Matt Miller works on the Security Science team within Microsoft's Security Engineering Center (MSEC) where he primarily focuses on researching and developing exploit mitigation technology. Some of Matt's past contributions in this space have included a functional implementation of Address Space Layout Randomization (ASLR) for Windows 2000/XP/2003 and a mitigation for SEH overwrites that is now known as SEHOP. Prior to joining Microsoft, Matt was involved with the Metasploit framework where he helped develop Metasploit 3.0 and contributed features like Meterpreter and VNC injection. Matt also co-founded the Uninformed Journal and has written articles on exploitation techniques, reverse engineering, and program analysis.



Advanced Exploitation of Mobile/Embedded Devices:the ARM Microprocessor

We are currently entering into a "post-PC" exploitation environment where threats to mobile devices are becoming more of a reality. The mini computer in your pocket that is always internet connected, tracks your location, performs financial transactions, holds your address book, and is equipped with a microphone is emerging as a more valuable a target than the computer you leave on your desk after close of business. Go figure Shifts shifts towards these platforms for vulnerability research and the emergence of malware on mobile devices are all indicative of this.

Early last year (2011) the maintainers of http://www.DontStuffBeansUpYourNose.com debuted a talk entitled "Hardware Hacking for Software People" (see: http://bit.ly/pGAGlO). In that talk we covered a range of topics from hardware eavesdropping and bus tapping to simple integrated circuit interfacing and debugging. That talk concluded with demonstration of a real-world bug in a home cable modem. However, it did not dive into the gritty details of exploitation on embedded processors. Late last year (2011) we developed and privately delivered 5 day courses that taught Advanced software exploitation on ARM microprocessors (used in iPhones, appliances, iPads, Androids, Blackberries, et al.) We opened that course to the public for CanSecWest 2012 and Blackhat 2012 (see http://bit.ly/wKHKsG).

In this talk we will share the more interesting bits of the research that went into developing the Practical ARM Exploitation course such as reliably defeating XN, ASLR, stack cookies, etc. using nuances of the ARM architecture on Linux and Android (for embedded applications and mobile devices). We will also demonstrate these techniques and discuss how we were able to discover them using several ARM hardware development platforms that we custom built (see: http://bit.ly/zaKZYH ).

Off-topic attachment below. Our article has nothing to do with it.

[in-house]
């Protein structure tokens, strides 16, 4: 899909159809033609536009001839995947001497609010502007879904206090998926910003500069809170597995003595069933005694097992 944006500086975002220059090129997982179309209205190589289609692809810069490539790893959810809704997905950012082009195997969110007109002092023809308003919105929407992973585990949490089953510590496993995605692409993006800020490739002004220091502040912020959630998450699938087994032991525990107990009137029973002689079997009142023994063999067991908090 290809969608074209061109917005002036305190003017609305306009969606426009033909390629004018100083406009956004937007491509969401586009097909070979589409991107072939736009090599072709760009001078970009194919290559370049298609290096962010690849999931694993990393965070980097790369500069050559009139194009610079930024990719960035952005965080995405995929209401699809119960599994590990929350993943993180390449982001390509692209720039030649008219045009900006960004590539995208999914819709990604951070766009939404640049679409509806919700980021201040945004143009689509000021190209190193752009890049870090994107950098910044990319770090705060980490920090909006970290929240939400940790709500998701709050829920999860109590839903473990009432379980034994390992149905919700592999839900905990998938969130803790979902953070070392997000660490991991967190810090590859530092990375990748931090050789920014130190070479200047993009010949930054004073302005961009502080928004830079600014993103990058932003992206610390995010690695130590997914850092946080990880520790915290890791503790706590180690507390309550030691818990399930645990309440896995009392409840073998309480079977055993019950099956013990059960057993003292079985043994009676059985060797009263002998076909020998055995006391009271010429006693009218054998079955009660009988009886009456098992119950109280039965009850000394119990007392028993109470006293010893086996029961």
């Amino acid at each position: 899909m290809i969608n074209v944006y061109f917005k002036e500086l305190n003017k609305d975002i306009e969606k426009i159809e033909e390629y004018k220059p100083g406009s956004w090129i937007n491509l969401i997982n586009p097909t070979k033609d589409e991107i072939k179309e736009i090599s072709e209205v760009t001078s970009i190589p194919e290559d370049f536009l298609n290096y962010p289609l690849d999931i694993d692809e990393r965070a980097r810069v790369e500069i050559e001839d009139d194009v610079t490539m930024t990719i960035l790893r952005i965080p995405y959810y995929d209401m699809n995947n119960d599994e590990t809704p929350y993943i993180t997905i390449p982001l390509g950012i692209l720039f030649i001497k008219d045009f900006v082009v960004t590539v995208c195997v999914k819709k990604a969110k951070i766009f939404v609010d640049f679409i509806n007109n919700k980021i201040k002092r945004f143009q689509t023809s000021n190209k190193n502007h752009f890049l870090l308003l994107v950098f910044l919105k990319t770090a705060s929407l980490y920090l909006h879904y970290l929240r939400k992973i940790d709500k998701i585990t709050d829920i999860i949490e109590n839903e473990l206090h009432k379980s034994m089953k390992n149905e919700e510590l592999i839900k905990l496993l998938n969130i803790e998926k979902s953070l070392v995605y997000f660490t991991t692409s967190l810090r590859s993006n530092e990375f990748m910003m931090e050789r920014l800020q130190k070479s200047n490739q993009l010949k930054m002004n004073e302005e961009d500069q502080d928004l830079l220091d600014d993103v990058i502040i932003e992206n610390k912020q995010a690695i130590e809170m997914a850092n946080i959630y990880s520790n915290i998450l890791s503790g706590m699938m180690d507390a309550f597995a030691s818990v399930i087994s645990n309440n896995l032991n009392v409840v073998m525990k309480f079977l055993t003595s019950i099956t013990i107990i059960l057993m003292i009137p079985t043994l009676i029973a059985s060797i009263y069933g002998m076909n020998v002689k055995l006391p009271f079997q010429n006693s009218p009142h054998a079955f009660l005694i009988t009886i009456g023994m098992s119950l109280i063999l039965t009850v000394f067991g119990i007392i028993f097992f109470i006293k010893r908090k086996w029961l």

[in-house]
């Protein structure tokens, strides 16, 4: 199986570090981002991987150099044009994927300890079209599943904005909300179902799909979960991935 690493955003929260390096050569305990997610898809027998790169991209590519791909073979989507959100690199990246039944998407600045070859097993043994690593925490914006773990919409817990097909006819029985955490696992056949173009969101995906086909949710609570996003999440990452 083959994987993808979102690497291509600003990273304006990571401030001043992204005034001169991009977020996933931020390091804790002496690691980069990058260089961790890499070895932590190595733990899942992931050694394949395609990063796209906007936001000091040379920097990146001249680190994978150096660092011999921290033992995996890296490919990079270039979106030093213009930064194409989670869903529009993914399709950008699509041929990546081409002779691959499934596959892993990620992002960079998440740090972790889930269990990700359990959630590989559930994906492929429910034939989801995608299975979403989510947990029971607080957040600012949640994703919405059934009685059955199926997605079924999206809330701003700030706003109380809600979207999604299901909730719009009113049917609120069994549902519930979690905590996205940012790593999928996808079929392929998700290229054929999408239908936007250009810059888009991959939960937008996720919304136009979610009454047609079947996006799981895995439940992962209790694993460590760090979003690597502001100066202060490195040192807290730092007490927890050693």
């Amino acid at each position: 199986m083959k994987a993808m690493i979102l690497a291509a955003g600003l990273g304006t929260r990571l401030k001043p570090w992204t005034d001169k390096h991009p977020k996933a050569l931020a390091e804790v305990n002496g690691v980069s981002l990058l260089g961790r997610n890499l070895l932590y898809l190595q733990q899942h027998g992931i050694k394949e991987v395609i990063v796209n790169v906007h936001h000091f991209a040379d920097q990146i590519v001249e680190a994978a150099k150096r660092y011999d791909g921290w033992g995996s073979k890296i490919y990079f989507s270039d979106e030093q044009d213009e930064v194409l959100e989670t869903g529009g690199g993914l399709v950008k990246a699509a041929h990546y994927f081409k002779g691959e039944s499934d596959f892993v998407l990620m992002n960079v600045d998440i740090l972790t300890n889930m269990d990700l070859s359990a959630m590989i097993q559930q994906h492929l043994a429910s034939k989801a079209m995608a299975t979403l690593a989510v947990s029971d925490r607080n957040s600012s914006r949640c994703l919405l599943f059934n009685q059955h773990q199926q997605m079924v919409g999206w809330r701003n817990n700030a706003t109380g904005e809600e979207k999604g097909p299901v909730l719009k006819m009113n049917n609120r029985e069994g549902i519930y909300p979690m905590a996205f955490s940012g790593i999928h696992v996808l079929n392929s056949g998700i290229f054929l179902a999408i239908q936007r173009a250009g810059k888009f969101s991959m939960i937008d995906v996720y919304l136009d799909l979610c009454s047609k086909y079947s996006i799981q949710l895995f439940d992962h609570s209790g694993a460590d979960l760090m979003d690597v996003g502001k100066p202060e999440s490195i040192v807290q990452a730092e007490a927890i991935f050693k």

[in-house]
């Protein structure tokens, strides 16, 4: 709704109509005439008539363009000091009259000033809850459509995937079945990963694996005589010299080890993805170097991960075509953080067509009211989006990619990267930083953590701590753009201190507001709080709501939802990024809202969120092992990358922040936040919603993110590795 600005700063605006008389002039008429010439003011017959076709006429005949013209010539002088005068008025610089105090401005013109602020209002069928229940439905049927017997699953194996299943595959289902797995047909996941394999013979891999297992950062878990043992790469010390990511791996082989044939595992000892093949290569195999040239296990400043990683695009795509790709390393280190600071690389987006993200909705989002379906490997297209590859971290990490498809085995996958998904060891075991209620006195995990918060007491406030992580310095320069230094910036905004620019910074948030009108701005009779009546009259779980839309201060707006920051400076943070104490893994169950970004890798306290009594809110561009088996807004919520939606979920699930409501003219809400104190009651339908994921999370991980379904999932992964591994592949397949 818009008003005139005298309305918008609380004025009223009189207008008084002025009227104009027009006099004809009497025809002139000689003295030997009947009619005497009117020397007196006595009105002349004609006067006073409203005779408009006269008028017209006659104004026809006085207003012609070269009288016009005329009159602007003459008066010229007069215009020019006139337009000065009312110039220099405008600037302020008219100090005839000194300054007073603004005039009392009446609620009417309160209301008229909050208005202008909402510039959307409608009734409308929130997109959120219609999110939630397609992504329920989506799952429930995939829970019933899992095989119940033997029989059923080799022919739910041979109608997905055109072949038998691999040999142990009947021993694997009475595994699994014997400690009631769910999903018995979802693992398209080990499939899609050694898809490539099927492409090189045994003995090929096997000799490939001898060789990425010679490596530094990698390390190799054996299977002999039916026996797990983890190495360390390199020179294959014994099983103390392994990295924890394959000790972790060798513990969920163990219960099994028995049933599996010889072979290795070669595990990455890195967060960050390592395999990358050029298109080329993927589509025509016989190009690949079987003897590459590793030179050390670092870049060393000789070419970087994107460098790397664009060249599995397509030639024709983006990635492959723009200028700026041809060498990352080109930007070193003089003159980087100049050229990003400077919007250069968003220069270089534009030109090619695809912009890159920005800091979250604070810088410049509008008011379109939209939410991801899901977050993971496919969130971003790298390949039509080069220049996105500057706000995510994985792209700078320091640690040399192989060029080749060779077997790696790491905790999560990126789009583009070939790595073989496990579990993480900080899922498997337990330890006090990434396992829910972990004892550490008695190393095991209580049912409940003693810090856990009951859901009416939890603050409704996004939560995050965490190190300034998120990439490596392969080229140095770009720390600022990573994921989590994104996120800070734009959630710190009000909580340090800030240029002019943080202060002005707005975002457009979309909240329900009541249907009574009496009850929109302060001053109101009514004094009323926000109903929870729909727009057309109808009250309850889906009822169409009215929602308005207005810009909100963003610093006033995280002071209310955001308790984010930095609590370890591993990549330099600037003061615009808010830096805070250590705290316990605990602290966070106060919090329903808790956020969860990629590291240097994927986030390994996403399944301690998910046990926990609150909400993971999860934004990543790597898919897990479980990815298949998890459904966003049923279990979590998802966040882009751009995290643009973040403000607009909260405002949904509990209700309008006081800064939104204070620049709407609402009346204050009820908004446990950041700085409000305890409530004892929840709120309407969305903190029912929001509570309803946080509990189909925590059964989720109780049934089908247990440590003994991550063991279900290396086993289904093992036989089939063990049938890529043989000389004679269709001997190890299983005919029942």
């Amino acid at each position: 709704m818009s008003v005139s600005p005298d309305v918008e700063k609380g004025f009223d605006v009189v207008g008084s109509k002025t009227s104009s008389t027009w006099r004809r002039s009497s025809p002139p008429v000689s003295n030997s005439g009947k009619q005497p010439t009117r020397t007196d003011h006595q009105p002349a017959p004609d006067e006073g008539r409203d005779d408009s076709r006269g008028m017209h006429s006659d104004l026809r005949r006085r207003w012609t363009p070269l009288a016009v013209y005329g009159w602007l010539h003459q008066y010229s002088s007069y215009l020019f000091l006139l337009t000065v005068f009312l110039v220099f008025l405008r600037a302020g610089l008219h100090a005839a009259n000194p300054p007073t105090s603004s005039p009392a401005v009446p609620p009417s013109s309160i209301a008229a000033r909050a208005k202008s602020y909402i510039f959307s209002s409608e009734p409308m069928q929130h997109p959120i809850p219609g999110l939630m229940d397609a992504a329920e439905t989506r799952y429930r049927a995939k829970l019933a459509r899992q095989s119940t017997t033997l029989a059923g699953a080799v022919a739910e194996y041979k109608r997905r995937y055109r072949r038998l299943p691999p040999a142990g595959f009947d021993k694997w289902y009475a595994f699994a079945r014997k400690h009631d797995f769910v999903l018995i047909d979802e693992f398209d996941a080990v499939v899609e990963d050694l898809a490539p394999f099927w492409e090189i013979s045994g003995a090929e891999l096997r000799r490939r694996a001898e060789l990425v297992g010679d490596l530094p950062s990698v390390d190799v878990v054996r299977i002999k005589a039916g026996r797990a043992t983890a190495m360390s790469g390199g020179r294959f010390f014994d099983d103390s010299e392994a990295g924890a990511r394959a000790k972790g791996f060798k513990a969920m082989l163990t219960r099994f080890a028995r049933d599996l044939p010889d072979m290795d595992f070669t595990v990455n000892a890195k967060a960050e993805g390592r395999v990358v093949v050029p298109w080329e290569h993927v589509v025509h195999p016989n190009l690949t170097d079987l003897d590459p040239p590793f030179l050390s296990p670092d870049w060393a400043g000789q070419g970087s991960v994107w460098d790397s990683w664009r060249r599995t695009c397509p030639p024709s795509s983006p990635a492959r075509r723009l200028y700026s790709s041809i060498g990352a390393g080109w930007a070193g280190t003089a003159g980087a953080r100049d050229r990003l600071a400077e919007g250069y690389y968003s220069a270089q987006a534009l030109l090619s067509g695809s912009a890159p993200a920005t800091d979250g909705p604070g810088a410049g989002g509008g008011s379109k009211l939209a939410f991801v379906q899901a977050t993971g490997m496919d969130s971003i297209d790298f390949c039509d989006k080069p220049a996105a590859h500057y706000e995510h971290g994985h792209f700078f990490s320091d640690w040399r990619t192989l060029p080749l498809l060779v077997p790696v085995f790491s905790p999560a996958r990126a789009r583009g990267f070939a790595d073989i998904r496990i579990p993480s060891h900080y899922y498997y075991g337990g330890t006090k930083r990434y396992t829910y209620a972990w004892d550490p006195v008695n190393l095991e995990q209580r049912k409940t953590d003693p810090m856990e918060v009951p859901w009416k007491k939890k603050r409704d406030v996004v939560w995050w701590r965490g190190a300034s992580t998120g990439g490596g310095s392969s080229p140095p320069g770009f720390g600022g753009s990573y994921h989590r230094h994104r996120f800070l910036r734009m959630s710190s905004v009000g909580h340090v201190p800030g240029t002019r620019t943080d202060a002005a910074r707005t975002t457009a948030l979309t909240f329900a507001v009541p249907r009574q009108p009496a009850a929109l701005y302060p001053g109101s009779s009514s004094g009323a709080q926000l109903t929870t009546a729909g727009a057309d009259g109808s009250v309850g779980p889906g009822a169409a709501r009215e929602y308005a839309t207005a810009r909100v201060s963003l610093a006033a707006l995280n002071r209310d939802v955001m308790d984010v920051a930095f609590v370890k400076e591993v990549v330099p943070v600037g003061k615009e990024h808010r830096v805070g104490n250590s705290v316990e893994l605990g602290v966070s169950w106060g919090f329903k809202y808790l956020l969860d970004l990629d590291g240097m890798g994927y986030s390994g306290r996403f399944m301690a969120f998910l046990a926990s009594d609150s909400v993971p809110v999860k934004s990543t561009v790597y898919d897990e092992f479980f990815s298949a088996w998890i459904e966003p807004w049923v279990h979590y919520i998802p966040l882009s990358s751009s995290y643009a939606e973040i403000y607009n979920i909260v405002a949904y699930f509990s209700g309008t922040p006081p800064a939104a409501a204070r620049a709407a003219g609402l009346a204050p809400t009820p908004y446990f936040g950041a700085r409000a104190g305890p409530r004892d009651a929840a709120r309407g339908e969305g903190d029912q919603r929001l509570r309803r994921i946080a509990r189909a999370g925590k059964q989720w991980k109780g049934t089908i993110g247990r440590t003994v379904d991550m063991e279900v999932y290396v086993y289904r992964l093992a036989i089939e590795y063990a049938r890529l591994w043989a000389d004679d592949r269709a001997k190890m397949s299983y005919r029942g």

Stephen A. Ridley

Stephen A. Ridley is a security researcher with more than 10 years of experience in software development, software security, and reverse engineering. Before becoming an independent researcher, Mr. Ridley served as the Chief Information Security Officer of a financial services firm. Prior to that: Senior Researcher at Matasano, a Manhattan based security research and development firm. He also was Senior Security Architect at McAfee, and a founding member of the Security and Mission Assurance (SMA) group at a major U.S defense contractor where he did vulnerability research and reverse engineering in support of the U.S. Defense and Intelligence community.

Within that last few years, he has presented his research and spoken about reverse engineering and software security research on every continent except Antarctica (Industry conferences such as: BlackHat, ReCon,EuSecWest, CanSecWest, Syscan and others.) Mr. Ridley calls Manhattan home and frequently guest lectures at New York area universities such as NYU and Rensselaer Polytechnic Institute.

Stephen Lawler

Stephen Lawler is the Founder and President of a small computer software and security consulting firm. Mr. Lawler has been actively working in information security for over 7 years, primarily in reverse engineering, malware analysis, and exploit development. While working at Mandiant he was a principal malware analyst for high-profile computer intrusions affecting several Fortune 100 companies.

Prior to this, as a founding member of the Security and Mission Assurance (SMA) division of a major U.S. Defense contractor where he discovered numerous 0-day vulnerabilities in "Commercial-Off-The-Shelf" (or COTS) software and pioneered several exploitation techniques that have only been recently discovered and published publicly.

Prior to his work at a the major defense contractor, Stephen Lawler was the lead developer for the AWESIM sonar simulator as part of the US Navy SMMTT program.

He has spoken at (and given trainings) at BlackHat and other security conferences and is the technical editor of "Practical Malware Analysis" published by No Starch Press



Binary Instrumentation For Android

Bug hunting on Android becomes more and more challenging. Analyzing more interesting targets require more then logcat and the debugger, sometimes you really want to change the target process. This talk will present an simple and easy way to do binary instrumentation on Android (ARM). We will do a full walk through of the instrumentation tool and show a few examples of what we did with it.